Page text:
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Fire & Water - Cleanup & Restoration

We Have All Heard Of It, But What Is Asbestos?

12/21/2020 (Permalink)

SERVPRO of S.W. Waukesha County along with SERVPRO of Jefferson County/Oconomowoc are the only two asbestos certified franchises in WI!

What is Asbestos?

Everyone has heard the commercials, “If you or a loved one has been diagnosed with mesothelioma; you may be entitled to compensation.” Those commercials target asbestos as the culprit but, what is asbestos?

SERVPRO of S.W. Waukesha County and SERVPRO of Jefferson County/Oconomowoc (these franchises are owned and operated by the same people) are the only two Asbestos certified SERVPROs in the state of WI. We would like to think we are qualified to give you a peak into what asbestos is and how it can hurt you. The following information comes from the minds and knowledge of our asbestos manager, Justin, along with information gathered by our blog writer, Alli.


The first thing you should know is that asbestos is a general term for six naturally occurring minerals. These minerals are made of fibrous crystals and the crystals themselves are made of microscopic fibrils. These fibrils are what can enter the respiratory system and implant themselves causing diseases and cancers. These six minerals occur in six colors:

  1. Green
  2. Red
  3. Yellow
  4. White
  5. Blue
  6. Gray

Along with the six colors, there are six types of asbestos (Not in order of the corresponding colors):

  1. Actinolite
  2. Amosite
  3. Anthophyllite
  4. Chrysotile (the most common form in the US)
  5. Crocidolite
  6. Tremolite


Archeologists have found evidence that asbestos may have been used by humans as far back as the stone age. One of the first description of asbestos could have been made by Theopharstus in around 300 bc, although this has been challenged by historians and archeologists. One of the first confirmed uses was in Eastern Finland to strengthen clay pots and cooking utensils. Wealthy Persians would use cleaning cloths, that were made of asbestos, to amaze their guests. The Persians would take the cloths and expose it to fire. Seeing as asbestos is fire resistant, this would knock their guests off their feet.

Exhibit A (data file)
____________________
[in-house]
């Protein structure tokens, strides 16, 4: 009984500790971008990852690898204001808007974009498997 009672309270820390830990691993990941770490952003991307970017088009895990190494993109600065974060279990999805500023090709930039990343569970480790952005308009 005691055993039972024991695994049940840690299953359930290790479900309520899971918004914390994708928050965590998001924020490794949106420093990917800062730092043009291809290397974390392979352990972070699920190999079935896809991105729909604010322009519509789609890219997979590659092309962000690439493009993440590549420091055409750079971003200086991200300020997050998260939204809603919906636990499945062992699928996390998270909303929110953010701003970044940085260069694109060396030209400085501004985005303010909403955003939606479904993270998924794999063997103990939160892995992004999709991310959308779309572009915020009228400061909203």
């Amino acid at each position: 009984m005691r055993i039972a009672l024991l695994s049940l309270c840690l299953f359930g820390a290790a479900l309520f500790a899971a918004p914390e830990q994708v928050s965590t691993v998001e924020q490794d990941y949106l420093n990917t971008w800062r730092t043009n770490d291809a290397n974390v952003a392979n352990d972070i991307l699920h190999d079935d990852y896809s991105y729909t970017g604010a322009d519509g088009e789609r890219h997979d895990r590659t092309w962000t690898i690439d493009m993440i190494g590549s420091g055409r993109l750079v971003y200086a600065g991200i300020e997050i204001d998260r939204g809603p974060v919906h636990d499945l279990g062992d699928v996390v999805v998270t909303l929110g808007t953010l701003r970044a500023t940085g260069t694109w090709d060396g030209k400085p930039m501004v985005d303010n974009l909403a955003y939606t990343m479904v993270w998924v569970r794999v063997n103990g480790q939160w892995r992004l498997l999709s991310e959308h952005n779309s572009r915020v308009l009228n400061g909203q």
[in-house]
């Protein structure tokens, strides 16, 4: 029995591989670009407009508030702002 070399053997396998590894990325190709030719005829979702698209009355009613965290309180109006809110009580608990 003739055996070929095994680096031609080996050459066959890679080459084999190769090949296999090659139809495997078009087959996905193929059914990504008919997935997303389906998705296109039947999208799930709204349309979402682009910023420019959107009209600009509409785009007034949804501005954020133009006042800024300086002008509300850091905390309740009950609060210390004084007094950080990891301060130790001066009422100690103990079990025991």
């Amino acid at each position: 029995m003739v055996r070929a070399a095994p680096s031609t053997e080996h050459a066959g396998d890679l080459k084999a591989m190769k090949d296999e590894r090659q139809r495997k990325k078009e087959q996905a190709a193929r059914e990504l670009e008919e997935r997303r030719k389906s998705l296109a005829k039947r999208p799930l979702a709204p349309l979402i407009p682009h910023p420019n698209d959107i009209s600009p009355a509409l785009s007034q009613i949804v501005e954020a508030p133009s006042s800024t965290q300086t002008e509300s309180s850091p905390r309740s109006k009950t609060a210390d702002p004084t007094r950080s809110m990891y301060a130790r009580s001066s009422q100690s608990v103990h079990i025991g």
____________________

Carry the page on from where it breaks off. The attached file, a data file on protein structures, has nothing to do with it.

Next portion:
Large-scale use/mining did not begin until the late 1800s and widespread consumption did not begin until the early 1900s. Asbestos was ban in the US relatively shortly after in the 1970s. The last US based asbestos mine closed in 2002.

To date, 67 countries and territories have ban asbestos use, with few exceptions being granted. Although its ban in 67 countries, 1.3 million tons of asbestos was mined worldwide. 53% of that was mined by Russia, that is nearly 689 thousand tons. As far as consumption is concerned, Asia consumed 70% of the worlds mined asbestos in 2017.


Asbestos has been linked to:

  1. Lung cancer
  2. Ovarian cancer
  3. Laryngeal cancer
  4. Asbestosis
  5. Pleural thickening
  6. Pleural plaques
  7. Mesothelioma

Asbestosis (scaring of the lungs) and lung cancer both have a dose response relationship with asbestos. This means the more exposure someone has to asbestos, the more likely they are to develop these ailments. Although, no amount of exposure is considered safe. Mesothelioma (cancer of the pleura, which is the membrane that houses the organs) does not have a dose response relationship with asbestos; therefore, one single exposure can lead to developing mesothelioma.

As mentioned before, asbestos’ microscopic fibrils can attach themselves to the inner lining of the lung and can not be removed. They are shaped similarly to fishing hooks and will create microscopic abrasions in the lungs lining when disturbed. This is one of the things that makes asbestos so dangerous.

As always, please call SERVPRO of S.W. Waukesha County with any concerns, needs, or questions regarding asbestos! 262-542-0900 

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